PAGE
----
Senior official resigns; will others follow?

By Robin Bravender | 03/09/2017 01:07 PM EST

A top environmental justice official has resigned at U.S. EPA, with others expected to exit amid concerns about the Trump administration’s plans for the agency.

EPA headquarters in Washington.

EPA headquarters in Washington. Photo courtesy of Flickr.

A top environmental justice official has resigned at U.S. EPA, with others expected to exit amid concerns about the Trump administration’s plans for the agency.

Mustafa Ali left his post as assistant associate administrator for environmental justice last Friday. His departure came after the White House proposed deep cuts to EPA’s budget and staffing, including cuts to environmental justice programs.

Ali said today in an interview that he couldn’t "in good conscience be supportive" of the Trump administration’s agenda. "I come out of the environmental justice movement as a student. … I wanted to make sure that I was at a place where I could help" to serve vulnerable communities, he said.

Mustafa Santiago Ali
Mustafa Ali. | Photo courtesy of Berkley Center for Religion, Peace, and World Affairs at Georgetown University.

His resignation was first reported by InsideClimate News.

Ali said his work as a senior environmental adviser had halted when the Obama administration departed, and he wasn’t clear about the future of his job as associate administrator in the EPA enforcement office.

He has signed up for a new job with the nonprofit Hip Hop Caucus, where he’ll be senior vice president of climate, environmental justice and community revitalization.

In his forceful but cordial resignation letter to Scott Pruitt, Ali offered some advice to the new EPA administrator.

"The upcoming choices you make will have significant impacts on the public health and environment of our country," Ali wrote. "Those choices can stand as a beacon of hope, and as a powerful role model to the rest of the world on our priorities and values. Those choices will be magnified ten-fold in our most vulnerable communities and will highlight the value we place on the lives in those communities who are too often overlooked and forgotten."

He urged Pruitt to keep a senior environmental justice adviser on his leadership team, to maintain investments in EPA’s brownfields program, and to focus on vulnerable groups — including communities of color, low-income communities and indigenous populations.

Ali worked at EPA for nearly two decades under several administrators, beginning with President George H.W. Bush’s administrator, William Reilly. He was a founding member of EPA’s environmental justice office. He also worked on Capitol Hill as a fellow for Rep. John Conyers (D-Mich.).

The topline budget the Trump administration has proposed for EPA would reduce the agency’s current budget of about $8 billion to roughly $6 billion. It would also reduce the workforce by about 20 percent.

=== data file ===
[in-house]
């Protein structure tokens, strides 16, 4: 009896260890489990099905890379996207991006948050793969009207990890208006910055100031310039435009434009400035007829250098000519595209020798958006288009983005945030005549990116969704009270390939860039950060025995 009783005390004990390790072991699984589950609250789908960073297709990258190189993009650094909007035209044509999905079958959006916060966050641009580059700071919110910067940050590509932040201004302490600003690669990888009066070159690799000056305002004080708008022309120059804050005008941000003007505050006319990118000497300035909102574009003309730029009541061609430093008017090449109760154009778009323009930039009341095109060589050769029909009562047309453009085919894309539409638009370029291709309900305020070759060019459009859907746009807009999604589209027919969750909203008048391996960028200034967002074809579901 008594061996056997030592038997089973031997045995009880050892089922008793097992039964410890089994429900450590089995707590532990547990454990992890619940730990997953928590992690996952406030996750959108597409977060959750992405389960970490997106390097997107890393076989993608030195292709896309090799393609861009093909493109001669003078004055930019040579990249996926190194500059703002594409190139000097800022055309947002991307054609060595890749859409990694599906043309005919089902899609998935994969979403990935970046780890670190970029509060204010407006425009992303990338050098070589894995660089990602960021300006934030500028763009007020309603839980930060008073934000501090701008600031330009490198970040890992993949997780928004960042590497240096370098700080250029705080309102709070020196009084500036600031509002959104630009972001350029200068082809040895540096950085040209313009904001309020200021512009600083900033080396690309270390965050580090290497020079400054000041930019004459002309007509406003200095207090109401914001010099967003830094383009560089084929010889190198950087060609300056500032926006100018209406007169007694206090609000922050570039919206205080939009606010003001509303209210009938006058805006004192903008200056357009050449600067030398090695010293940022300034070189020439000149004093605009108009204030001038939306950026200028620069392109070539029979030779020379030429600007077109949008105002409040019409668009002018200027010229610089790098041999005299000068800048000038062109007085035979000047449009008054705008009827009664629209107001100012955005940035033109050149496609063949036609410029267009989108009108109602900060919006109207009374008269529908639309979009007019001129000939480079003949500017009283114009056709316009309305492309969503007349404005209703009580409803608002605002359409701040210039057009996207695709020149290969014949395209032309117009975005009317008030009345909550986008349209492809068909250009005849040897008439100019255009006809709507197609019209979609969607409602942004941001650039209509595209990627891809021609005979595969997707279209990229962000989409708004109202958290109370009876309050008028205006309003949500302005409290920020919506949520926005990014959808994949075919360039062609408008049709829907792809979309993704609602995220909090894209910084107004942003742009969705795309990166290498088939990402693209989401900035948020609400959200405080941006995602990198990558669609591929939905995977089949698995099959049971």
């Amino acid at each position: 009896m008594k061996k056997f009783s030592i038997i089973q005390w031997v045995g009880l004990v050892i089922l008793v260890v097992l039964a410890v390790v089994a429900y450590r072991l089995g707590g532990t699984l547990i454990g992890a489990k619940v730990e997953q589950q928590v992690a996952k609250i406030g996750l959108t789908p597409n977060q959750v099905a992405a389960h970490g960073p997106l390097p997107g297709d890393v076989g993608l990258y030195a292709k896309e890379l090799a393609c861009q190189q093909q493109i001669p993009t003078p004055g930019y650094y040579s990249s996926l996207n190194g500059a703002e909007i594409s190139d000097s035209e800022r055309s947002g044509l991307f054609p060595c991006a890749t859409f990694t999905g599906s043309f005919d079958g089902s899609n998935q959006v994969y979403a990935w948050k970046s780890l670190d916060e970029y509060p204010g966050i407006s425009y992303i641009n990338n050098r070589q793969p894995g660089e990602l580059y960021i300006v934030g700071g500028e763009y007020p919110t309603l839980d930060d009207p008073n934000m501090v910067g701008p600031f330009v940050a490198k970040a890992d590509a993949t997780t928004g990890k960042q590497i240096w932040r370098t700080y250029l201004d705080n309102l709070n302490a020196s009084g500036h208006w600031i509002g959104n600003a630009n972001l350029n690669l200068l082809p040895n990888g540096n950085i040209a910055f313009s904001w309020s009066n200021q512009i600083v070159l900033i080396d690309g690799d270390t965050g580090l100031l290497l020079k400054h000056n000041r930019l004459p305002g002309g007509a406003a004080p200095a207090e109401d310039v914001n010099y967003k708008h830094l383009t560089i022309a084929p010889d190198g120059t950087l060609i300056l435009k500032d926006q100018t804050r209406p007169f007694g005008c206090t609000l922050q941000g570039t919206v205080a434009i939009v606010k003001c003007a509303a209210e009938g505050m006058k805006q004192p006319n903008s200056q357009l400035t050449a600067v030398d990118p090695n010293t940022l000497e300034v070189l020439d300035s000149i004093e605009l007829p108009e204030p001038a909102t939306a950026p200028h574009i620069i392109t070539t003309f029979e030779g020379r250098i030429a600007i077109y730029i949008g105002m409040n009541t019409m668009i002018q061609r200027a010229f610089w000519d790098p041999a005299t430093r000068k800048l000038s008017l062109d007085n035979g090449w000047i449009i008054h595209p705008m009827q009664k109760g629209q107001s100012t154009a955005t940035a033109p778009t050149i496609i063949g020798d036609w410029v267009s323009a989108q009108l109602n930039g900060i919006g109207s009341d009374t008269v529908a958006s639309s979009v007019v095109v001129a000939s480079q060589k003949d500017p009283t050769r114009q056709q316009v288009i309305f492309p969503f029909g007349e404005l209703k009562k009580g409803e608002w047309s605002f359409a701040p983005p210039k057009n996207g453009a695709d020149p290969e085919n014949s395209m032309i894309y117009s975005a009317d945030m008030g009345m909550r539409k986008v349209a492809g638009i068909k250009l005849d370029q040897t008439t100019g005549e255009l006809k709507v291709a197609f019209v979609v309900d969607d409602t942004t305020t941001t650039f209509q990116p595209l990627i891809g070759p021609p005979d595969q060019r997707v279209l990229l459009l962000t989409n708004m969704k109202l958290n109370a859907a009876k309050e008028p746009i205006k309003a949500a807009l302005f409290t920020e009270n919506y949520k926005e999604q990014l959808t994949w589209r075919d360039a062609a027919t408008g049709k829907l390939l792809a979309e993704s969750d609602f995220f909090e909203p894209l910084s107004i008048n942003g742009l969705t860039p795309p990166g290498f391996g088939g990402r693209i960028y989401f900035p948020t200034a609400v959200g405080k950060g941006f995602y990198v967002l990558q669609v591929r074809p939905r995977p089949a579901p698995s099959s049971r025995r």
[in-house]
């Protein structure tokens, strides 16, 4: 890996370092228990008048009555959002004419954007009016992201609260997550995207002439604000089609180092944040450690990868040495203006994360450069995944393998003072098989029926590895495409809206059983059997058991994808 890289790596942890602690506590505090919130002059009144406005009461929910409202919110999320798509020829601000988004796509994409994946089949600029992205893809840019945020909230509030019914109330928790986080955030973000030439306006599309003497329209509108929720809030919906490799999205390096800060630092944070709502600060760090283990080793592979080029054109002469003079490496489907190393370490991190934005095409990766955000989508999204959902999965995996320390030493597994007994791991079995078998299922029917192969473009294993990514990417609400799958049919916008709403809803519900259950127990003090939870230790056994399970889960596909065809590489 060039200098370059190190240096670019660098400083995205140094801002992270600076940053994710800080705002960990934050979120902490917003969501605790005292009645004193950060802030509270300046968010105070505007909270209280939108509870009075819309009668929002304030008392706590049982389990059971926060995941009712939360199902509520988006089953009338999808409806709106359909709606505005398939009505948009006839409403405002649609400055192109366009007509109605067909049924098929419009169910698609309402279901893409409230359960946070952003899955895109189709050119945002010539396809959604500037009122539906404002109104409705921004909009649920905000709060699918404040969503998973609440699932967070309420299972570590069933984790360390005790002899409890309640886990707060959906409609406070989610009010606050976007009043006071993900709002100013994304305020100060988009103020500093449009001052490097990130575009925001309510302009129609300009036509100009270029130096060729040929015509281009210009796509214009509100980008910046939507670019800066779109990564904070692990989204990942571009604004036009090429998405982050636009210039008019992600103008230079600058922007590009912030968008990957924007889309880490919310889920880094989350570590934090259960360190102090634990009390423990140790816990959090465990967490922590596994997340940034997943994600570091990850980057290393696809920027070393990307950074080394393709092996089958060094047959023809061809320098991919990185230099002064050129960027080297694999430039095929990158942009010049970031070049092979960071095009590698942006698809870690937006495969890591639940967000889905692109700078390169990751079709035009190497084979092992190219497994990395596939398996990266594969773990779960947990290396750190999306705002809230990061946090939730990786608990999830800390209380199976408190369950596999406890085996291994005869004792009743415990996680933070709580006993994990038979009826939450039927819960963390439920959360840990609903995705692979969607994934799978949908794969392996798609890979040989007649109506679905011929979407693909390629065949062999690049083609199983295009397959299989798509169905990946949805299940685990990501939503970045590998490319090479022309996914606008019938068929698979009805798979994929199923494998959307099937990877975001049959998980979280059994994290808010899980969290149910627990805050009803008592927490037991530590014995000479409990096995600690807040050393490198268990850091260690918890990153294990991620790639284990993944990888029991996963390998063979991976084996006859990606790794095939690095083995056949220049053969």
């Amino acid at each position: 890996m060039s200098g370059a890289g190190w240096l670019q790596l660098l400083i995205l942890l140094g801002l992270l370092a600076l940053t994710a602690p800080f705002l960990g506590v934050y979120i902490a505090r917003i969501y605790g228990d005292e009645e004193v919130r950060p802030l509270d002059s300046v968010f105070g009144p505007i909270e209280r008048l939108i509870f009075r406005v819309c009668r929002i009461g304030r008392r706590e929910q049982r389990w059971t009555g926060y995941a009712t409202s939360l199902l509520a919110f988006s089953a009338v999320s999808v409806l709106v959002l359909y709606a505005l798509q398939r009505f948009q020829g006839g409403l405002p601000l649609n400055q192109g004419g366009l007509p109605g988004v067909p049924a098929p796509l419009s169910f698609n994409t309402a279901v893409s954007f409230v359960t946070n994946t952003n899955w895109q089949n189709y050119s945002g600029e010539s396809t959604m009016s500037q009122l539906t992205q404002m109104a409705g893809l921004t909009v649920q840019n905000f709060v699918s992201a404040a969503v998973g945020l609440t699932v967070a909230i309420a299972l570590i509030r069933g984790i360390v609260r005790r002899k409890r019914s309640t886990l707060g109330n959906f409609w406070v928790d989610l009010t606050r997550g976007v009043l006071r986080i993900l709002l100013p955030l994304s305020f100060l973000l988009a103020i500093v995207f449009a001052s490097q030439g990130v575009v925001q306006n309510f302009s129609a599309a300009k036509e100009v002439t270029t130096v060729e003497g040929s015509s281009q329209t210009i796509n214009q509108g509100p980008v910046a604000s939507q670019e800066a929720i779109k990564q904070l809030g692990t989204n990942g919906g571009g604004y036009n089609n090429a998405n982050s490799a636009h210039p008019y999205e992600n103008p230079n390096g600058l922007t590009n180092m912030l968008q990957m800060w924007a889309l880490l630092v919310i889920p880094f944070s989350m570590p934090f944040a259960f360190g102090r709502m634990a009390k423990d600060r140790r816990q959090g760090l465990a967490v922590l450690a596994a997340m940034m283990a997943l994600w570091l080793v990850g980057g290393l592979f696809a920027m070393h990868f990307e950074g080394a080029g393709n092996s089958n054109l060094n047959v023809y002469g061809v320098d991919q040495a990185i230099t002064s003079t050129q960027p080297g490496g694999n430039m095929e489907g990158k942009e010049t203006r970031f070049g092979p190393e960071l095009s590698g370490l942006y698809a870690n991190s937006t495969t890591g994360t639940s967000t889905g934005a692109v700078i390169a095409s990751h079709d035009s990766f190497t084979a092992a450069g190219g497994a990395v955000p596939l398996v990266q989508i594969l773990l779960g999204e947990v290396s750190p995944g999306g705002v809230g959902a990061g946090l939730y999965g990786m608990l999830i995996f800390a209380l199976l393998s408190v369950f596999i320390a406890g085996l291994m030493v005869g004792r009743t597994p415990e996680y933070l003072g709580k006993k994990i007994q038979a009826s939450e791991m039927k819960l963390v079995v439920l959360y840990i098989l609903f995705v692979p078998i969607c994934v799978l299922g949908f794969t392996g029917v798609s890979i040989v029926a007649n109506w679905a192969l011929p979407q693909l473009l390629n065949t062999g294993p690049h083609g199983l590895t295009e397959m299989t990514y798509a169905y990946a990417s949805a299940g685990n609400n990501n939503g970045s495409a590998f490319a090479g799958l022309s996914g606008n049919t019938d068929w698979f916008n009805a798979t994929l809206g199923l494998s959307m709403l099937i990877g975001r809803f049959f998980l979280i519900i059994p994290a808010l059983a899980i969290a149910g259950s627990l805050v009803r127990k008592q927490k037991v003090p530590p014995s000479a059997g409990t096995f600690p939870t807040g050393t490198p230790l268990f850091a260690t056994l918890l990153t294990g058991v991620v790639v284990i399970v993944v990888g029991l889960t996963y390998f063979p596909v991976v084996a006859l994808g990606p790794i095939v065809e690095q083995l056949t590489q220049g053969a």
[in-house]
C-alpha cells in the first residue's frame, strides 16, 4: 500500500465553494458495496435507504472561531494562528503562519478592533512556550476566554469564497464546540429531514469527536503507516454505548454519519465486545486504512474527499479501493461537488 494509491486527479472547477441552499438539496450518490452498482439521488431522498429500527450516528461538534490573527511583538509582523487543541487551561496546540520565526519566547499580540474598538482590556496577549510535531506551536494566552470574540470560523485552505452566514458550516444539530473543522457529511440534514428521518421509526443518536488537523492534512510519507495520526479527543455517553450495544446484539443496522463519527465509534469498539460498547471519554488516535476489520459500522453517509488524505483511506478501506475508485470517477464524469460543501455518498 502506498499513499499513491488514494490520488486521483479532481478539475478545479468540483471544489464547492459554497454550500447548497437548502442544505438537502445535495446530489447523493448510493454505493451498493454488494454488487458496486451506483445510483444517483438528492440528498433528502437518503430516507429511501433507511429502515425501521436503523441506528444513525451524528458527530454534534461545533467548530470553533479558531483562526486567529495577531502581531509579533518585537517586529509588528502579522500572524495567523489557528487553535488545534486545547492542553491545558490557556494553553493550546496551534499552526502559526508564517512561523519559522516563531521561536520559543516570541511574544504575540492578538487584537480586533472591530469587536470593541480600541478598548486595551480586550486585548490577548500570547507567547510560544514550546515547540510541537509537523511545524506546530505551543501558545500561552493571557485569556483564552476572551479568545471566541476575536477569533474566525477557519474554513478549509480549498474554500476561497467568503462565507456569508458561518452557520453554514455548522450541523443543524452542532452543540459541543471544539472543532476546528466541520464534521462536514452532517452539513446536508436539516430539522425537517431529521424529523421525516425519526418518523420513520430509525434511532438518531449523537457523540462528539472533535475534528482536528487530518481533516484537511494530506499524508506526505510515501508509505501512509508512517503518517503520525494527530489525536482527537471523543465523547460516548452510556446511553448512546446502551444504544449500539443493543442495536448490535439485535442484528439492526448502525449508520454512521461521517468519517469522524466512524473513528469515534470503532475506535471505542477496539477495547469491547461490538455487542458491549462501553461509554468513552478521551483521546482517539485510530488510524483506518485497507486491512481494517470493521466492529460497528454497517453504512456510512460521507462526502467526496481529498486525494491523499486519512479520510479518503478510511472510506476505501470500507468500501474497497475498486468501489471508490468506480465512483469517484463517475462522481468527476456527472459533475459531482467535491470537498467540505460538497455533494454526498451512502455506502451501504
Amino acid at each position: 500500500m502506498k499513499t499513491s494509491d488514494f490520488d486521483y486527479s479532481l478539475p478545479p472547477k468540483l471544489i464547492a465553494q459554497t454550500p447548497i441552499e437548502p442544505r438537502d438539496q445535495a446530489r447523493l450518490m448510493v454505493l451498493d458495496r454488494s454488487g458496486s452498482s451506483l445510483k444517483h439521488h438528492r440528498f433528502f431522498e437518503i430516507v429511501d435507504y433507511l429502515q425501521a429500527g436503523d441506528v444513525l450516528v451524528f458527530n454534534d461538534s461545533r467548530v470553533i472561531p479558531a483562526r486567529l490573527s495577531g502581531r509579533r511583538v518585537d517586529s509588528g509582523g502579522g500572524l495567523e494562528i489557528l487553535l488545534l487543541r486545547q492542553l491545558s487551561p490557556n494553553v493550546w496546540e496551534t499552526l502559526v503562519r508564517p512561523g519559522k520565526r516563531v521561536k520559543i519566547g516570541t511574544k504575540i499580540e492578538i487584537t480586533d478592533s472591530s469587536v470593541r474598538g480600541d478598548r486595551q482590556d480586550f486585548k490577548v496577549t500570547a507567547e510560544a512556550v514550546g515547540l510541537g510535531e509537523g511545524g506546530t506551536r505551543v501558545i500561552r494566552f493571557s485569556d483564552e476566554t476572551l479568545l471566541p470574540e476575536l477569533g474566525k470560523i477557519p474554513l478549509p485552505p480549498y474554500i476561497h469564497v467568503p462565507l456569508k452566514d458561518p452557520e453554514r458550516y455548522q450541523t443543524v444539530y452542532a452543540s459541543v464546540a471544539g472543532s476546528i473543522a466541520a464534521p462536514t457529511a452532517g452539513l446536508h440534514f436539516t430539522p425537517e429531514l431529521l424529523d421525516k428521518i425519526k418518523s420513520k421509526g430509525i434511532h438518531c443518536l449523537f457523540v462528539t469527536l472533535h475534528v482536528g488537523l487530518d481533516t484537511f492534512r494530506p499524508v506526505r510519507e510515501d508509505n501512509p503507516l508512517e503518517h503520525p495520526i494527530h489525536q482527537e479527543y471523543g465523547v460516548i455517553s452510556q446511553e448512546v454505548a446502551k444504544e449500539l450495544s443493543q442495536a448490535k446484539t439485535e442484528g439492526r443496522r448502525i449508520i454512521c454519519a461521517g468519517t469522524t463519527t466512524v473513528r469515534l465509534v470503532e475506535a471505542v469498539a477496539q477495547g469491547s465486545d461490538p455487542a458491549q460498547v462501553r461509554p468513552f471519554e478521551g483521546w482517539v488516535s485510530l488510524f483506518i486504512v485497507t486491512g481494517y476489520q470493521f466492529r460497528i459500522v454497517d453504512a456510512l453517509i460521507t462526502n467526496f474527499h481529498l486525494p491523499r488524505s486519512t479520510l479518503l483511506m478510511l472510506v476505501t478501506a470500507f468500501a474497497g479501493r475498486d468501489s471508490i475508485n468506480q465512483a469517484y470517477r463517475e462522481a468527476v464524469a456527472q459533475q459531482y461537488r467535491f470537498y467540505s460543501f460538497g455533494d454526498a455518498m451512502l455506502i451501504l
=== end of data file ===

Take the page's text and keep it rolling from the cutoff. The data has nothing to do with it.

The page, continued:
Among EPA programs and grants recommended for cuts: environmental justice, environmental education, climate initiatives and others (E&E Daily, March 1).

It’s unclear whether those proposals will be enacted after negotiations with Congress, and many observers expect the overall reductions to be more limited than Trump has proposed. But with Republicans in Congress opposed to many of EPA’s initiatives, certain agency programs are expected to be eliminated.

Trump officials have said that they are committed to efforts that promote clean air and clean water, but that they want to see EPA limit its work on some other efforts — like climate change rules.

"On the budget front, we are committed to investments on the capital side, clean water projects, water treatment facilities and cleaning up Superfund sites and brownfields sites," EPA spokesman Doug Ericksen said earlier this month.

‘People will think about where else they can go’

In light of the administration’s budget proposal and efforts to roll back some major Obama-era EPA policies, former agency officials are expecting many other top staffers to depart.

In the environmental justice office, officials "are not going to sit by and watch the decimation of the most important work of the agency," said Michelle DePass, who led EPA’s Office of International and Tribal Affairs in the Obama administration.

Michelle DePass
Michelle DePass. | Photo courtesy of The New School.

DePass, who is now dean of the Milano School of International Affairs, Management and Urban Policy at the New School in New York, expects to see a broader exodus of EPA career employees.

The Trump administration’s plan to slash the budget "puts people on notice," she said. "Either find another opportunity, or we will make it that you will be forced to find another opportunity. It creates an atmosphere of uncertainty and tension. … People are there because they believe in what they’re doing, and so people will think about where else they can go to do what they’re doing, and to also push from the outside, as well."

Liz Purchia, who was an EPA spokeswoman during the Obama administration, said it "would not be a surprise if more senior EPA leaders left the agency. No one would blame them for wanting to leave a workplace where they aren’t respected or valued."

However, she added, "we are really depending on the career staff to uphold science and the law and keep the mission of the agency intact. My hope is they will stay; they will not be bullied or back down from their work. Millions of Americans are counting on them, now more than ever, to protect our health and our future."

Ali said he wasn’t sure whether other EPA officials would leave under Trump. "We need to have good people both inside and outside who can help," he said.

Reporter Kevin Bogardus contributed.